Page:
What’s it like to collaborate across continents?
It’s a lot of video meetings near the end of the day, because the reality is our San Francisco colleagues start work around 4 p.m. Dublin time. But as our office grows, there’s less and less we have to fit into those windows, because we’re increasingly autonomous. Most of our team reports to a local manager, and as we add support functions here like recruiting and HR, we’re starting to make more decisions on our own.
With our European colleagues, there’s obviously much more overlap in terms of time zones — and we’ve been meeting face-to-face more often, too, traveling between offices and hosting trainings here in Dublin. We’re also one of three locations that hosts Knit Con, Pinterest’s annual employee conference; this year we had people here from 10 other international offices. It’s always an inspiring couple of days. We bring in Pinners for some sessions, but mostly employees give trainings sharing their various talents. We’ve had everything from photography to knife skills to sign language. I’m obsessed with recycling and composting, so I did a session on that. It’s a great way to get to know each other better. We actually do a similar monthly event with the Community Ops team, kind of a mini Knit Con as part of our monthly all-hands meeting, and we’re hoping to start sessions for the entire Dublin office sometime this year.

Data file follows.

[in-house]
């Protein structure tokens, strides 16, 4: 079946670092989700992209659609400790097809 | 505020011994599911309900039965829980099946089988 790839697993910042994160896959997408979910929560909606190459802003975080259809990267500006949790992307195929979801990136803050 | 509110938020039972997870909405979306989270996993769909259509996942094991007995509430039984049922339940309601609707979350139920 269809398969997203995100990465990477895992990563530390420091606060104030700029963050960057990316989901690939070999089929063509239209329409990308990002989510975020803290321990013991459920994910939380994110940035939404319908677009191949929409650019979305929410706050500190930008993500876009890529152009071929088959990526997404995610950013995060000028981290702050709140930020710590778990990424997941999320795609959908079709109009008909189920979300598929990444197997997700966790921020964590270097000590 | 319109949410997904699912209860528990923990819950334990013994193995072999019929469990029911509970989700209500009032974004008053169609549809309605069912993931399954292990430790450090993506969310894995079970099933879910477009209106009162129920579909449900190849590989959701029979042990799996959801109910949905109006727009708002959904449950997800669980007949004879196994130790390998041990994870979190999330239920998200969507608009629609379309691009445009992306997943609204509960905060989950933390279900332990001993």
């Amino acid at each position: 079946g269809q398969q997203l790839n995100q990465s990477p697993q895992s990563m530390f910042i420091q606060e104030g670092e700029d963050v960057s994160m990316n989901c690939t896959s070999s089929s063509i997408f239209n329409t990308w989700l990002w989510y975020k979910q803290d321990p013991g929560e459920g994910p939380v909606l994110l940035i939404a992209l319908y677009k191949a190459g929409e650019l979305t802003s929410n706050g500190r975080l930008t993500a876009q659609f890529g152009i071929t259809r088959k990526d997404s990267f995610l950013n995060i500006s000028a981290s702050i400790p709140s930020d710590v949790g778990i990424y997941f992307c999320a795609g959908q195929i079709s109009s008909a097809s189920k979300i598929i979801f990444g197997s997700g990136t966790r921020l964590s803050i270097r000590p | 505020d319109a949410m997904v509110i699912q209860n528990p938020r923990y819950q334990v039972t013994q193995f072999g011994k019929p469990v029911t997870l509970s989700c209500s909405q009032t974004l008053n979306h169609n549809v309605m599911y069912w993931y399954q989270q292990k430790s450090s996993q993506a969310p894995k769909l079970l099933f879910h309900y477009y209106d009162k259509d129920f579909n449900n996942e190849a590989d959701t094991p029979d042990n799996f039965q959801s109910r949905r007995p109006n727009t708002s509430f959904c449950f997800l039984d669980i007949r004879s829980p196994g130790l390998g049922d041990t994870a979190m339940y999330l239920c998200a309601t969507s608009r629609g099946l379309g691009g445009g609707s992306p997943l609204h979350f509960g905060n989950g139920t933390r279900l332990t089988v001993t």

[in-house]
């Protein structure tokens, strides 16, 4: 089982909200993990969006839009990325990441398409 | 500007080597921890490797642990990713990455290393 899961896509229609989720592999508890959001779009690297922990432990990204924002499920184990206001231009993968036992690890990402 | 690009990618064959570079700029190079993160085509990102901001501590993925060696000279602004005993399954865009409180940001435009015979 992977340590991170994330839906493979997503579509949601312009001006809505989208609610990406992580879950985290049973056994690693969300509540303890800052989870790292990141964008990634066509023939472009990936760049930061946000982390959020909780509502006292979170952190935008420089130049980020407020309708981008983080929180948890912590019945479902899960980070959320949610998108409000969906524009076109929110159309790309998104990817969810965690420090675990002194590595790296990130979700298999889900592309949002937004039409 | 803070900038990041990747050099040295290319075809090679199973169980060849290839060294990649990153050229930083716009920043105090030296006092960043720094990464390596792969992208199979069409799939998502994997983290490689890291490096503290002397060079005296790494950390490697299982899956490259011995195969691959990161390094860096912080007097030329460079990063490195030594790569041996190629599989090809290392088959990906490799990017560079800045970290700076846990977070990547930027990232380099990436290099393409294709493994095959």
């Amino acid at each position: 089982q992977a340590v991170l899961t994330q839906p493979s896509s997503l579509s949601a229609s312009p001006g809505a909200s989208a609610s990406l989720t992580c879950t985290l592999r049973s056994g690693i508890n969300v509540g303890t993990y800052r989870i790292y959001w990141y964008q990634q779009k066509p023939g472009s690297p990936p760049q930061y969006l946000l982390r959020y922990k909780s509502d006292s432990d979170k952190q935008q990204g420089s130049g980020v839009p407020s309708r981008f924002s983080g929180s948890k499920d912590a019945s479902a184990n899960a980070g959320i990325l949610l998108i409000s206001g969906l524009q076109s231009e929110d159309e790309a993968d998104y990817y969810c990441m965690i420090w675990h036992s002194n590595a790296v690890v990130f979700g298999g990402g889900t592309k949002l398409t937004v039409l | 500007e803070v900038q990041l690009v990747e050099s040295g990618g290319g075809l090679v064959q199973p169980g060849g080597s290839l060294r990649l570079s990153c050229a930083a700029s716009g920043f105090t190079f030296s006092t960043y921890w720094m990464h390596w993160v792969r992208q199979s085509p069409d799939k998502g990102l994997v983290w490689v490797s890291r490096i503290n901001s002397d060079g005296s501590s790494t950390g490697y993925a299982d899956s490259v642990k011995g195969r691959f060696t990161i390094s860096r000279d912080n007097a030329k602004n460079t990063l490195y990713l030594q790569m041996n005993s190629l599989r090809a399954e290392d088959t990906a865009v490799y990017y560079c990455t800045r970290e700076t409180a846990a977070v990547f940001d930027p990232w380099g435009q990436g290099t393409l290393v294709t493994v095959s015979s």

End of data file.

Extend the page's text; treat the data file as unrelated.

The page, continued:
What are you most excited about for Pinterest Dublin right now?